A poem for going home to Alabama this week,
memories of love and resistance and the struggle
against the lumber, steel and coal companies
that own most of small Bibb County,
at the tail end of the Appalachian Mountain chain.

Between east and west, between morning
and evening, between the beginning and
the end, if I go far enough south, I come
to red clay, drought, the green rivers lying low
in their limestone beds. I come to the woman
who said, I always felt you belonged to me,
the one who is still dead. I come to the man
who handed the ladle and the water bucket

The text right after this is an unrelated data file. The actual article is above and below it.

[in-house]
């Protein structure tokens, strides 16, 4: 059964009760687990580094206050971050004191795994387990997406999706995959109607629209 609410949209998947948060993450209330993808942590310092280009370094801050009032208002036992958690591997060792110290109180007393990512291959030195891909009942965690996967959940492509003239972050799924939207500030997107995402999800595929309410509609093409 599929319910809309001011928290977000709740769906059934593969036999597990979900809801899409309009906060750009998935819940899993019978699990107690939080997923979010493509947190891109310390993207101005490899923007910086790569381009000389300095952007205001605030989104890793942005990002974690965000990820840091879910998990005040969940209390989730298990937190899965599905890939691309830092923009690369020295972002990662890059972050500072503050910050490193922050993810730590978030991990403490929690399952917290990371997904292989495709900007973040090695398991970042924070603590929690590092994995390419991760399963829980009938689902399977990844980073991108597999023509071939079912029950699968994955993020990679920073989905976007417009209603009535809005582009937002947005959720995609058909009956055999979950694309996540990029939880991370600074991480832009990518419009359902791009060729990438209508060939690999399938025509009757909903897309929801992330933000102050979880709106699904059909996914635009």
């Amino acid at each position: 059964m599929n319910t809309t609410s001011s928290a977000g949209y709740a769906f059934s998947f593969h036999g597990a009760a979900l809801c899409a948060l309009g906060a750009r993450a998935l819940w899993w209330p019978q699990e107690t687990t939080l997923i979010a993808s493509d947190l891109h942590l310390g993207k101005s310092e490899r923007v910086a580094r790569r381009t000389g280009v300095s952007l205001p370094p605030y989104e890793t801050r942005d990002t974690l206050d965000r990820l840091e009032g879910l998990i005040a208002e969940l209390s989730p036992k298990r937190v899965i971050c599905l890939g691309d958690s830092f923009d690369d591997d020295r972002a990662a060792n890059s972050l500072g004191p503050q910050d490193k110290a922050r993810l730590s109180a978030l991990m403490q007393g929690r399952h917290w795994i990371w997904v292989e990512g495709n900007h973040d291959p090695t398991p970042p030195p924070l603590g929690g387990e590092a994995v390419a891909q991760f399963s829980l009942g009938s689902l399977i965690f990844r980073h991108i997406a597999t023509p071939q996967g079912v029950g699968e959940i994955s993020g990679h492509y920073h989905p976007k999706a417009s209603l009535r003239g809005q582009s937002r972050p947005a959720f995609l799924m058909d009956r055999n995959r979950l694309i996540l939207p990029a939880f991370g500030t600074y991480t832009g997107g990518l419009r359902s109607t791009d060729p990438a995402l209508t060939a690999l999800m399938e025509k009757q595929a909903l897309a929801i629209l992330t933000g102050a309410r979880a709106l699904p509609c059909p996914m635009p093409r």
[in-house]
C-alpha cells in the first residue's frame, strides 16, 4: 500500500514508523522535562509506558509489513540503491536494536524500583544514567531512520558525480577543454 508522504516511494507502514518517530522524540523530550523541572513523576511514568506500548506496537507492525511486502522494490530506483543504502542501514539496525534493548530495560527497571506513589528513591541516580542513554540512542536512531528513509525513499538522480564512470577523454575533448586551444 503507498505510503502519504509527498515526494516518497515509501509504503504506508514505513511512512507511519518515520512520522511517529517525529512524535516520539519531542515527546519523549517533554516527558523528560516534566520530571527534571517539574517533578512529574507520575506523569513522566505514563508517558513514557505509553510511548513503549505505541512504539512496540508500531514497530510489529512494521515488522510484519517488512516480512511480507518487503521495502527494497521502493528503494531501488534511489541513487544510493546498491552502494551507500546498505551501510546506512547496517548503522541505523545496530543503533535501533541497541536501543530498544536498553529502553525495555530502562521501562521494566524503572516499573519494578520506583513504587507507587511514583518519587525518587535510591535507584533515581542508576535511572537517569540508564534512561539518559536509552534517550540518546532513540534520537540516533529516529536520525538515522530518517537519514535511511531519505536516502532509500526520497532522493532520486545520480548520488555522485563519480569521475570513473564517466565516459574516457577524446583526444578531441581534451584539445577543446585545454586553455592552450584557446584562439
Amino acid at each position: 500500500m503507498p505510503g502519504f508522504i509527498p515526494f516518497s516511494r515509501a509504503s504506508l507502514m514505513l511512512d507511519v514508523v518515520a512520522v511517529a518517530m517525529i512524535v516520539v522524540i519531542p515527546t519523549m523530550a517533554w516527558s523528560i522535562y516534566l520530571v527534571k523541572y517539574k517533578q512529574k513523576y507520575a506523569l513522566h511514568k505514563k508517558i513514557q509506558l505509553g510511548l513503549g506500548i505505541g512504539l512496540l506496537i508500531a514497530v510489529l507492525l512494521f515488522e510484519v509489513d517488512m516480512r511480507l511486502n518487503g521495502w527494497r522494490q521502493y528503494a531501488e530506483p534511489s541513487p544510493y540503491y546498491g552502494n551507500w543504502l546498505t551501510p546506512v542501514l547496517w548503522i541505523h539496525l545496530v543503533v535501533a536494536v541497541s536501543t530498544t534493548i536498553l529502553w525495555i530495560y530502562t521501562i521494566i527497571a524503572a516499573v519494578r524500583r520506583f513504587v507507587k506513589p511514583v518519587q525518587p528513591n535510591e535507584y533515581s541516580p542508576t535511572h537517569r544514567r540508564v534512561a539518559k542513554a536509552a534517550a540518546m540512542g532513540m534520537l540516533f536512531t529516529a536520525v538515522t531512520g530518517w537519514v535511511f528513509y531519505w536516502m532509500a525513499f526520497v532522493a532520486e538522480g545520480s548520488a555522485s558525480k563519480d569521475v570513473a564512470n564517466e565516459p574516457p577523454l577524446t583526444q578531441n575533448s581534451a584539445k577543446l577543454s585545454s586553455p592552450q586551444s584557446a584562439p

to the others, and made the man with the gun,
the white man, wait in the heat. Memory pushes
against me, pushes me over, under, the sun
on my left, the sun on my right, until shadows
I can follow finally come back across the road
as the trees grow up from the company’s clearcut.

Minnie Bruce Pratt

Attribution-Non-Commercial-No Derivs
Creative Commons 2010

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